Read the complete story here.

If you do not know what to do with your mobile (besides giving it to me) you should check out the eco-friendly website WorldWise which has a section called Recycling Cell Phones.

US govt launches cell phone website - 10:51am 10-May-2002

The Federal Communications Commission (FCC) and Food and Drug Administration (FDA) have together launched a website called the Cell Phone Facts which explains how cell phones work, safety standards and issues for base stations, radio frequency energy and phone SAR emissions.

Read the complete story here.
Or the official joint press release of the FCC and FDA here.

Updated the Links page - 6:31pm 9-May-2002

Updated the Links page. Now the "Configure your WAP via SMS" should work properly.

Do you have a favourite WAP or Web site? Do tell me and if I like it, I'll put it in my Links page (which needs a re-work).

MMS upgrade for T68m push to week 21 - 6:09pm 9-May-2002

The T68 FAQ on the Sony Ericsson website now shows the MMS upgrade for the T68m to be available only in week 21 (the week of 20-May-2002). This was originally supposed to be on week 20 (the week of 13-May-2002).

SIM cards can be hacked in minutes - 2:42pm 9-May-2002

Looks like some guys from IBM have discovered a way to clone your SIM card within minutes. Cool technique used too.

IBM Research says that it has discovered a new vulnerability in GSM SIM cards, and has developed technologies to protect them from hacker attacks. The IBM Research team is the first one to illustrate a new class of side-channel attacks, called partitioning attacks, which extract secret key information from SIM cards by monitoring side-channels, such as power consumption and electromagnetic (EM) emanations. The attack can get the key information within minutes. This is much easier than either breaking the cryptographic algorithms used by the card or using intrusive attacks to extract the key from the microchip. The team has also developed a new technique to protect SIM cards from such attacks.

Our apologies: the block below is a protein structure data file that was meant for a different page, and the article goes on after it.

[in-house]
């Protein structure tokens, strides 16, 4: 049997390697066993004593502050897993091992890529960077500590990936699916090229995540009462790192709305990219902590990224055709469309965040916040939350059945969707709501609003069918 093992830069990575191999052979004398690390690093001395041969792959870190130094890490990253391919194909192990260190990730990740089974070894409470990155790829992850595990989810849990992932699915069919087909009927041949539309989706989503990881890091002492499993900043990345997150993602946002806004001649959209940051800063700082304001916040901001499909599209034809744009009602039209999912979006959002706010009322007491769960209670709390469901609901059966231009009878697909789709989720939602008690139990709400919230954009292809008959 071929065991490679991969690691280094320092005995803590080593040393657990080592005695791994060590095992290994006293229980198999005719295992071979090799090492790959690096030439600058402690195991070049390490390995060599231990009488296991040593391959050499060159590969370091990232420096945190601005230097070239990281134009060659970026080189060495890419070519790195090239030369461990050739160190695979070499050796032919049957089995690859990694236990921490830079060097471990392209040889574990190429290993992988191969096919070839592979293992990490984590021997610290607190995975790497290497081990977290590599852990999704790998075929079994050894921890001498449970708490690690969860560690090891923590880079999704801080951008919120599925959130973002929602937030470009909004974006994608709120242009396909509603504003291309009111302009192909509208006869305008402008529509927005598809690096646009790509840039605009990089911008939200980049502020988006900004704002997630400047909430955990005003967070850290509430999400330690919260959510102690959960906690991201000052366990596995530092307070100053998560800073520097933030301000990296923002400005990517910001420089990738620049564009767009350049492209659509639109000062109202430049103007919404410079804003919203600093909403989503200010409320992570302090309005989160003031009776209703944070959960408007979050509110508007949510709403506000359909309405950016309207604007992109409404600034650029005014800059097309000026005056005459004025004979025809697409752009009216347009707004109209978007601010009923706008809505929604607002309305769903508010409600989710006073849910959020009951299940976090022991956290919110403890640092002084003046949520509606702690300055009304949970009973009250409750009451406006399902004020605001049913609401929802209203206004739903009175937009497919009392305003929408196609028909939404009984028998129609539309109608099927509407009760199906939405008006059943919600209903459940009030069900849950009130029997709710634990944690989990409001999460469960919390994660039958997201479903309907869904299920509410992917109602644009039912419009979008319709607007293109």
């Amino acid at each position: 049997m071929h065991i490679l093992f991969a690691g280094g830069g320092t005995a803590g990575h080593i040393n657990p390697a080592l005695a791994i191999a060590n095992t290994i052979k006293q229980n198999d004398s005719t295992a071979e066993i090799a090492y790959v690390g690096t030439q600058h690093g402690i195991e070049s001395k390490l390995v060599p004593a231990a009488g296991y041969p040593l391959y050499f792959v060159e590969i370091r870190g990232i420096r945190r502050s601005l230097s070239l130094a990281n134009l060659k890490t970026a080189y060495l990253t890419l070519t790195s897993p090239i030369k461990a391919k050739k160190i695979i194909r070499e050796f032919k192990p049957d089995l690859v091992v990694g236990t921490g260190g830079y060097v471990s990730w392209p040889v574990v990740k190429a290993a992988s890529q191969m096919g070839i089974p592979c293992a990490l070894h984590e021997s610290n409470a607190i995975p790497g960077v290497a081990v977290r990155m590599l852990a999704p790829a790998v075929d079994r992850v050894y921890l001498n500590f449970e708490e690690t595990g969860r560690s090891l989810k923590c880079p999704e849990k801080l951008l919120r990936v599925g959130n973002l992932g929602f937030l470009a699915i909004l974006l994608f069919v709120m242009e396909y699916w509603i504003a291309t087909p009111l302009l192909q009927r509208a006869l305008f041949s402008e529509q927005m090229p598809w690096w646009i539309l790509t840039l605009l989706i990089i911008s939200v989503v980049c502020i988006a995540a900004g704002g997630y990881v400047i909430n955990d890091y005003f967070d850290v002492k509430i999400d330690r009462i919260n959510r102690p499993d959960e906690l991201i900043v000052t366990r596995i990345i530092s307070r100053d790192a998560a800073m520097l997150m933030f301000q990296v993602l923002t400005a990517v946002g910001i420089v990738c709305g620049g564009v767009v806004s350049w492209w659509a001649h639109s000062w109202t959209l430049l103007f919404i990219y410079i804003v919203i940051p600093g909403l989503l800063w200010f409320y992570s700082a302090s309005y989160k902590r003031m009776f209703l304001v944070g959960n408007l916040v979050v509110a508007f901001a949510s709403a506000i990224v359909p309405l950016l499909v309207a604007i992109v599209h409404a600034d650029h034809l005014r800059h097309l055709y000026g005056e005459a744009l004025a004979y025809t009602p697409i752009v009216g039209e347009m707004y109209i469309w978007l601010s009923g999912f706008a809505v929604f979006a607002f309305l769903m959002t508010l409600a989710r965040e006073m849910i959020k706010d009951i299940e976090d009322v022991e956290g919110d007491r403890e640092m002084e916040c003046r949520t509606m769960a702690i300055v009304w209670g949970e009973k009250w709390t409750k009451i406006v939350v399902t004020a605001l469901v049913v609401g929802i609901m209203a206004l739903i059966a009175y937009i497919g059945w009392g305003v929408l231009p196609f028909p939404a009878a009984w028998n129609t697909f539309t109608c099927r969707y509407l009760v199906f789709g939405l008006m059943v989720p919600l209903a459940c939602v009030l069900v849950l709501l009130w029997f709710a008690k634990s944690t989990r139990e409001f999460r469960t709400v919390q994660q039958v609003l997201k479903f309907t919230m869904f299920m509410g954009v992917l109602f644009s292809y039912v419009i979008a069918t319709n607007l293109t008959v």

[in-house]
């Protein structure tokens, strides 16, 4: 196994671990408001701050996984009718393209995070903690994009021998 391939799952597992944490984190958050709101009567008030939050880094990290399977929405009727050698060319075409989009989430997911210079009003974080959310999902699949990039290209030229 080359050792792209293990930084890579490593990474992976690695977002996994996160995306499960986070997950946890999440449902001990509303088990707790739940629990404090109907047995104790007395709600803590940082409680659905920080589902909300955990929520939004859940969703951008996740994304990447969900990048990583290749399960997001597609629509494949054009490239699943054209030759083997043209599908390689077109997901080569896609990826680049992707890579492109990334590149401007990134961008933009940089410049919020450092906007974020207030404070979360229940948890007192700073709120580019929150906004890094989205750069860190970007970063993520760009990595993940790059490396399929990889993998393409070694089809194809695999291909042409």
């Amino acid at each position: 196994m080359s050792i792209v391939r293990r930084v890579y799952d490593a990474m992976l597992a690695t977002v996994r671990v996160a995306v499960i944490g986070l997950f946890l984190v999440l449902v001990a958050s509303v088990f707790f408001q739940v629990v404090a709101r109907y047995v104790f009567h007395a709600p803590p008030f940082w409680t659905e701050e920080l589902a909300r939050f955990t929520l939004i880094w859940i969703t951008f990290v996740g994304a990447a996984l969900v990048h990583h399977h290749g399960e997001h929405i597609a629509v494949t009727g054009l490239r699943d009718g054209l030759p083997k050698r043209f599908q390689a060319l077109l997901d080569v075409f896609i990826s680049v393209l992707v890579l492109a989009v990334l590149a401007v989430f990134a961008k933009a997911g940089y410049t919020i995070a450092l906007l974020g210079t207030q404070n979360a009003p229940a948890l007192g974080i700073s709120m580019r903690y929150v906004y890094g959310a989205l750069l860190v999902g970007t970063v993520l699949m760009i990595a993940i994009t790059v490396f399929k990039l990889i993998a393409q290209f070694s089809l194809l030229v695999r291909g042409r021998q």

Read the complete story here.

Location based maps now available for MMS handsets - 2:39pm 9-May-2002

A company called Webraska now offers location based maps for MMS handsets.

Recognizing the importance of traffic information for people on the move, Webraska now enables applications to dynamically generate maps to customized zoom and scale, overlaying real-time traffic conditions. Congested routes are shaded in red or black and clear routes are shaded in green. Traffic events such as accidents, lane closures and road works are indicated with icons.

Read the complete story here.

Looks like MMS will take longer to bear fruit - 8:36pm 7-May-2002

At the rate MMS capable phones are being delivered to end-users, I am not suprised that MMS will take a long time to catch on.

Using SMS as a model, the first SMS-capable phones started hitting the market in the very early 1990s, and by the end of the decade SMS had reached a critical mass of users, and grew in popularity massively. Laaksonen suggested that the same model could be true for MMS. This means it could be 2009 or later by the time MMS reaches the current level of popularity of SMS services.

Read the complete story here.